The result for passengers is a quicker flight and, subsequently, fewer delays, cancellations and overall frustration. Michael Huerta, who is the acting FAA administrator while awaiting Senate confirmation, said the new flight patterns would make air traffic control options “more flexible” for airlines (important for thunderstorm-prone areas such as Atlanta) as well as help in “decreasing our carbon footprint on the environment.”
But the effect on the struggling airlines’ bottom lines will also be key: For the Atlanta/Charlotte rollout alone, the FAA estimates airlines participating in the program stand to reduce by 6.6 million gallons the amount of fuel burned each year, saving them almost $18 million. And because they have long been operating on sometimes razor-thin profit margins, the increased efficiencies could be key, particularly as the FAA looks to expand the program’s reach.
When the agency has completed its rollout of the Metroplex initiative to seven such areas in the next three years, airlines stand to collectively save more than $60 million annually on jet fuel costs alone, and that’s assuming what some industry economists say is a fairly conservative outlook on future oil price gyrations.
But the big boon will be seen in how NextGen will dramatically boost the capacity of the nation’s busiest airports — particularly along the East Coast — as the economic recovery spurs more demand for passenger air traffic. Though the housing crash and subsequent market meltdown did no favors for either leisure or business travel demand, recent figures released by the FAA show growth is expected to continue, particularly in the long term.
By 2024, one year before NextGen is slated to be fully implemented in the United States at airports of all sizes, more than 1 billion passengers are expected to be flying on U.S. air carriers, with much of that growth coming through big-city hubs handling international traffic, which itself has shown the biggest subsector growth, even as domestic travel has sputtered a bit. And that’s key because most big-city airports are essentially hemmed in to their current facilities that themselves are often surrounded by dense development, making the task of adding capacity-increasing runways and taxiways an out-of-the-question solution.
In announcing the updated statistics last month, LaHood reiterated the agency’s commitment to improving air traffic control procedures to deal with the extra crush of passengers. “Our investment in NextGen is the key to getting passengers and cargo to their destinations more safely, faster and with less impact on the environment,” he said.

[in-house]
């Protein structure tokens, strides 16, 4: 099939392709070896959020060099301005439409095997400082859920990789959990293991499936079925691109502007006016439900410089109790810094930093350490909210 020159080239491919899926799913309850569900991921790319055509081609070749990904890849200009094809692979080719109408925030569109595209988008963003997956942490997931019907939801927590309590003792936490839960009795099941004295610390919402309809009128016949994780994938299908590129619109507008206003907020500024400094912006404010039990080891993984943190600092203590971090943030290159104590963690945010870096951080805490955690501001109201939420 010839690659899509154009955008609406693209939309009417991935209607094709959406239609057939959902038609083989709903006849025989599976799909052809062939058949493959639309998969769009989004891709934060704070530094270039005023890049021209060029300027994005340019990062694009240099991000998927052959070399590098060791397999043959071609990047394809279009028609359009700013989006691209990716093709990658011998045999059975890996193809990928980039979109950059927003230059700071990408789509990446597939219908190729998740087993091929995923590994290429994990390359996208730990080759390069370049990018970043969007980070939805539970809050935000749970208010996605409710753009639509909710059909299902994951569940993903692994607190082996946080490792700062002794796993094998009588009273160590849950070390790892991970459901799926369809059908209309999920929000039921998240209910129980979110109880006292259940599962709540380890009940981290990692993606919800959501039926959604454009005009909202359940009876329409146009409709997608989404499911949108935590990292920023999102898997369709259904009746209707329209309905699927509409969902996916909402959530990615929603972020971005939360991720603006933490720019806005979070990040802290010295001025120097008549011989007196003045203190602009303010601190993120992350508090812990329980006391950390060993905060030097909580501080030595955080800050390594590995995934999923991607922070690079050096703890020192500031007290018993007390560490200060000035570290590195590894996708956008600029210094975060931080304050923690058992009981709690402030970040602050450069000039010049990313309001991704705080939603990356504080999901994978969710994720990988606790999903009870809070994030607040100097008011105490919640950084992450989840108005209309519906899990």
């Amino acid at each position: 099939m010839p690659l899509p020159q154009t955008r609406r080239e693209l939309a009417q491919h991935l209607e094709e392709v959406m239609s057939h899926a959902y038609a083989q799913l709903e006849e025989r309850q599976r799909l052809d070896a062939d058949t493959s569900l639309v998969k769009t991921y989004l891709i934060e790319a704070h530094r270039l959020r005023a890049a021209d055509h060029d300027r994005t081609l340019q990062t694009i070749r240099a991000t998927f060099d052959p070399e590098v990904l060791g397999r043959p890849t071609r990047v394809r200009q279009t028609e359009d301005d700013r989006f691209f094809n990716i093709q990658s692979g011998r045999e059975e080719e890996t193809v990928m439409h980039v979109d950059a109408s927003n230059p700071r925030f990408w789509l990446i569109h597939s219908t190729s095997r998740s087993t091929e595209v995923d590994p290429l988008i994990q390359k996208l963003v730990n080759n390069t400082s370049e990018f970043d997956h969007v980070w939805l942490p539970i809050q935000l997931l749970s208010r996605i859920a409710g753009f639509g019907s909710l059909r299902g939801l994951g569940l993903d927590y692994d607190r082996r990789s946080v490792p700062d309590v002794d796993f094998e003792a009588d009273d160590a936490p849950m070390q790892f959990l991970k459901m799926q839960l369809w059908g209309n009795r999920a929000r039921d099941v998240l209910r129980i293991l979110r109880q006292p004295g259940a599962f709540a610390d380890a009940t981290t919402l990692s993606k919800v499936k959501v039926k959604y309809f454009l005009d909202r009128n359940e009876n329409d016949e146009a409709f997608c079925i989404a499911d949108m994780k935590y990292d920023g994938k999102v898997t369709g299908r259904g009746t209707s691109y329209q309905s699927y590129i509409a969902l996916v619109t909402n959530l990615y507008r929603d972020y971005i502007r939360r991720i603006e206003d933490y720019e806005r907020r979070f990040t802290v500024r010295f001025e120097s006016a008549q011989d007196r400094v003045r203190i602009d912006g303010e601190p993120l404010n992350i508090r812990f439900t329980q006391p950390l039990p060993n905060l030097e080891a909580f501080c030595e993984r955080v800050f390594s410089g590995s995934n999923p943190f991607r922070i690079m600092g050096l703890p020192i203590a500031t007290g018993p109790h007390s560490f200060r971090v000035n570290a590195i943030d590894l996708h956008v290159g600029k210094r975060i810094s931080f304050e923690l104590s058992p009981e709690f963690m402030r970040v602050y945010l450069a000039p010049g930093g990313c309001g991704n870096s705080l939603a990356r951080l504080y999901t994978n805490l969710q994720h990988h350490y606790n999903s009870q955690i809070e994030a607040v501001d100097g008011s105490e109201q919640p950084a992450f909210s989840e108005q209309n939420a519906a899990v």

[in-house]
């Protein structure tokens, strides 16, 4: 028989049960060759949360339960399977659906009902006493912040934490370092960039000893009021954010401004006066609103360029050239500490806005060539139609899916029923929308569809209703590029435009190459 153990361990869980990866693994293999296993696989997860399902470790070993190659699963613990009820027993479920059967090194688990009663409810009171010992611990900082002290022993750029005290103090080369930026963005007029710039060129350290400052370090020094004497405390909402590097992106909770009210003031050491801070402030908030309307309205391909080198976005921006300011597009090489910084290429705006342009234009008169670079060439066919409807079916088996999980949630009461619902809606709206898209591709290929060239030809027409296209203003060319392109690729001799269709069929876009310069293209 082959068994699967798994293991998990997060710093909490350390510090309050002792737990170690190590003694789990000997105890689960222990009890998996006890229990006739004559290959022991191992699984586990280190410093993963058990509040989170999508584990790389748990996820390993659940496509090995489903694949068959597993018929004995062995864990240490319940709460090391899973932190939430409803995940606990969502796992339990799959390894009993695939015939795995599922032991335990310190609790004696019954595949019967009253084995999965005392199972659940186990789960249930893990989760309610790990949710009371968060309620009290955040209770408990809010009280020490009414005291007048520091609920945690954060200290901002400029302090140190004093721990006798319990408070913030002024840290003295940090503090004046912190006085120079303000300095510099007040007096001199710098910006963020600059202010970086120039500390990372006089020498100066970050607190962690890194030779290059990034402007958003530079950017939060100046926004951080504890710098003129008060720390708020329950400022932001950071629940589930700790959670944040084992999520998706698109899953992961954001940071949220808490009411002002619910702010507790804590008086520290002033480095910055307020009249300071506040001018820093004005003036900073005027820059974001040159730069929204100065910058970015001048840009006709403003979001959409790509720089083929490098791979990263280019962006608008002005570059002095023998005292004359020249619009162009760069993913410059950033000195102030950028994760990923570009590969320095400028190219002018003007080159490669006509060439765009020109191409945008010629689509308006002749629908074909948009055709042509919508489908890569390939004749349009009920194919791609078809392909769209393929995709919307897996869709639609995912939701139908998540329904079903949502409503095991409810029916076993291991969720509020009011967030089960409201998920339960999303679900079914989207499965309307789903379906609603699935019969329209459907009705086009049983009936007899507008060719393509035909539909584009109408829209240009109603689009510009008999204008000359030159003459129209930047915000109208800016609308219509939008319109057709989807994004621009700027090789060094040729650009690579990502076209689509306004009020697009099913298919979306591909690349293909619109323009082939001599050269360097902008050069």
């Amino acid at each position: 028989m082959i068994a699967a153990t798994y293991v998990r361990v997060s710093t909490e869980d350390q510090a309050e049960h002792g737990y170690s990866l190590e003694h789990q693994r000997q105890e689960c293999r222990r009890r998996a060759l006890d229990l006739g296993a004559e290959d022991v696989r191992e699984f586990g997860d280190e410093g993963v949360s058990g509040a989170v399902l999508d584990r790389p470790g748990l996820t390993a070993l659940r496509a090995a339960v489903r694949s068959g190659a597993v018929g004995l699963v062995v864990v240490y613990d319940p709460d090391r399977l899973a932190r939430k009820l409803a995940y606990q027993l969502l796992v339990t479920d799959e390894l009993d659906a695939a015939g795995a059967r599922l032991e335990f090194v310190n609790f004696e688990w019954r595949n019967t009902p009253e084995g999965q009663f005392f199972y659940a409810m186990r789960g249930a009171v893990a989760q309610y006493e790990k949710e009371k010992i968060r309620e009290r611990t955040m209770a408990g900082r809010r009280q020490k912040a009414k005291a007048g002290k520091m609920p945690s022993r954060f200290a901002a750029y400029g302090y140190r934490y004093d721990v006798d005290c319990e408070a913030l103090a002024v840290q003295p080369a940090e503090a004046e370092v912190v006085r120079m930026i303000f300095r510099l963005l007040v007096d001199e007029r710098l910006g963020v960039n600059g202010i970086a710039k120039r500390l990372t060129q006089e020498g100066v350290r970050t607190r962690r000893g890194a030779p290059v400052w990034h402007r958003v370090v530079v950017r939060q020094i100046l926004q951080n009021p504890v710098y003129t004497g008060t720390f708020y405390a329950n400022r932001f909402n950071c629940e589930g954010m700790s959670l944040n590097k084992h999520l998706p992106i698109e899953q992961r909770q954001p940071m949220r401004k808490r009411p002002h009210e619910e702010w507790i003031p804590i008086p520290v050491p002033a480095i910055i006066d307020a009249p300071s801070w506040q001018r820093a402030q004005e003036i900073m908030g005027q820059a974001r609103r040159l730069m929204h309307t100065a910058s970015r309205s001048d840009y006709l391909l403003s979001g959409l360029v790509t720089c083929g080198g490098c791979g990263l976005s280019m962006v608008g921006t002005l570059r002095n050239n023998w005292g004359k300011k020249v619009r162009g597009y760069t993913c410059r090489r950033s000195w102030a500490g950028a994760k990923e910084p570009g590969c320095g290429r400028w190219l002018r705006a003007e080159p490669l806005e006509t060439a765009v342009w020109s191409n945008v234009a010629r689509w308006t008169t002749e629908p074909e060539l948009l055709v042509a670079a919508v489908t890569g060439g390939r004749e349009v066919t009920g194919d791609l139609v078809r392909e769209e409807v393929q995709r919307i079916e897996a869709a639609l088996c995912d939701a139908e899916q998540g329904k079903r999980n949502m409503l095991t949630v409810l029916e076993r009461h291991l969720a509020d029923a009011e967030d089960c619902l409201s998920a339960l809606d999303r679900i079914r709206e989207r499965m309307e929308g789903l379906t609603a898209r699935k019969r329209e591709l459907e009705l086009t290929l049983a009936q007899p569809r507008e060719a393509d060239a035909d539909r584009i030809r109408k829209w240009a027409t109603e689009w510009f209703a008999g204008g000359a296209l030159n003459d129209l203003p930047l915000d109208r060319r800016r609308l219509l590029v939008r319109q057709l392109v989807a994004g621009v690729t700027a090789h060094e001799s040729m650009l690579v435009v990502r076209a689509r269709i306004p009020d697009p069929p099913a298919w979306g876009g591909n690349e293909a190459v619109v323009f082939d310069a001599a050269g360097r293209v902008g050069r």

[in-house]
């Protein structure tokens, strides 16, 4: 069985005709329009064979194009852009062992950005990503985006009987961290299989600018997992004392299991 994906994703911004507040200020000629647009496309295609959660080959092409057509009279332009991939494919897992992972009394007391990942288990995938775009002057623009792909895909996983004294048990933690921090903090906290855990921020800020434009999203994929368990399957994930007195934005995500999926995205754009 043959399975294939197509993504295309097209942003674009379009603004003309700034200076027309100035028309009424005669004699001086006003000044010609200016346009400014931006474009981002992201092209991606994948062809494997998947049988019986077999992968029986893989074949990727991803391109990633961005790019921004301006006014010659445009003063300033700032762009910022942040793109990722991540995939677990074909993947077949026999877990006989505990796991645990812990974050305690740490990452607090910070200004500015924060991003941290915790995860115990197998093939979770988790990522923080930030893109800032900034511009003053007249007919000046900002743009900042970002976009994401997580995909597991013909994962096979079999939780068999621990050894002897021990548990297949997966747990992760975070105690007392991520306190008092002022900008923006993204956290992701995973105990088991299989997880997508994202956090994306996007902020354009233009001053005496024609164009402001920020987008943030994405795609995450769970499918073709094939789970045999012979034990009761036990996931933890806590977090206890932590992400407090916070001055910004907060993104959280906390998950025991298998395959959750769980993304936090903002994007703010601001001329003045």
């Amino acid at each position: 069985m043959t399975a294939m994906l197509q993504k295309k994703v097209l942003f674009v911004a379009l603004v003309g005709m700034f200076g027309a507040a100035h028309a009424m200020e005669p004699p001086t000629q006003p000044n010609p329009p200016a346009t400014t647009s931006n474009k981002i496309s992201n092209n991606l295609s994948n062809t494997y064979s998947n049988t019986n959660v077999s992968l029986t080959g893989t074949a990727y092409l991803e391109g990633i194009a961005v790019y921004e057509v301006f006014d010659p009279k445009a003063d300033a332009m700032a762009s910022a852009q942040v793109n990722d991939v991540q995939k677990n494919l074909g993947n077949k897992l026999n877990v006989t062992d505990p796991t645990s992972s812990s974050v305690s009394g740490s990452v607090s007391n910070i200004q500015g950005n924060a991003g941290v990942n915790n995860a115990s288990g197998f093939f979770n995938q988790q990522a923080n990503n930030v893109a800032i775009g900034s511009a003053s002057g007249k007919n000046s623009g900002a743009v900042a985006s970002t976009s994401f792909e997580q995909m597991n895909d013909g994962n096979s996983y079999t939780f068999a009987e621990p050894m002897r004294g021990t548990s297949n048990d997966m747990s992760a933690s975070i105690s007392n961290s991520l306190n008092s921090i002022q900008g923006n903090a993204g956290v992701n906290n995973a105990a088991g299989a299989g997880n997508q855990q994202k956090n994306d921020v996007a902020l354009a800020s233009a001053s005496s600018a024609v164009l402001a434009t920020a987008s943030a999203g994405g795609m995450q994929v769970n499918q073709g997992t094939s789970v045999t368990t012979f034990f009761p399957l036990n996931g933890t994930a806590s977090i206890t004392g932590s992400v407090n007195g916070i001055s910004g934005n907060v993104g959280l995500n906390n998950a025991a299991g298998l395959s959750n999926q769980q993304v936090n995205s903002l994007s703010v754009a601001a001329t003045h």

Of course, fulfilling that goal under a Congress that’s seeking to distance itself as far from a spendthrift label as possible won’t be easy. Current estimates show that upgrading all that old-school technology on the ground and on aircraft is expected to cost $42 billion by the time the system is supposed to be in place, and the airlines themselves haven’t been shy about saying they’d like the government to pitch in as much as possible.
Airlines for America, the industry lobbying group formerly known as the Air Transport Association of America, has, in years past, asked for high-speed rail appropriations to be redirected toward NextGen funding, noting that, according to the group’s estimates, airline delays cost the nation an average of $40 billion annually in lost costs and productivity. And this year, after finally securing a long-term reauthorization measure for the FAA — after 23 extensions over more than four years — the group made full implementation of the NextGen program a key component of its National Airline Policy, a post-FAA reauthorization wish list for ways Congress and the White House can help boost the industry’s long-term viability.
In the meantime, with lawmakers strapped for cash, FAA leaders are taking a new approach to implementing the larger innovation of NextGen technology. By rolling out the satellite-based technology through the Metroplex initiative, the FAA will be focusing the efforts — and benefits — of NextGen on the areas where it’s needed most. Aside from the Charlotte/Atlanta program, the air-traffic-heavy regions of New York; Philadelphia; Washington, D.C.; North Texas; Houston; and Northern and Southern California will be the early beneficiaries; officials say they’ll be online by 2015.
Hillary Rodham Clinton, center, along with former Secretary of State Madeleine Albright, right, and Annette Tilleman-Dick, left, wife for former Rep. Tom Lanots, D-Calif. Clinton was honored with the Tom Lantos Human Rights Prize during a ceremony last week at the Cannon House Office Building. Previous winners include the Dalai Lama and Elie Wiesel.
Each year since 1990, CQ Roll Call has reviewed the financial disclosures of all 541 senators, representatives and delegates to determine the 50 richest members of Congress. This year's report, derived from forms covering the calendar year 2012, shows it took a net worth of $6.67 million to crack the exclusive club.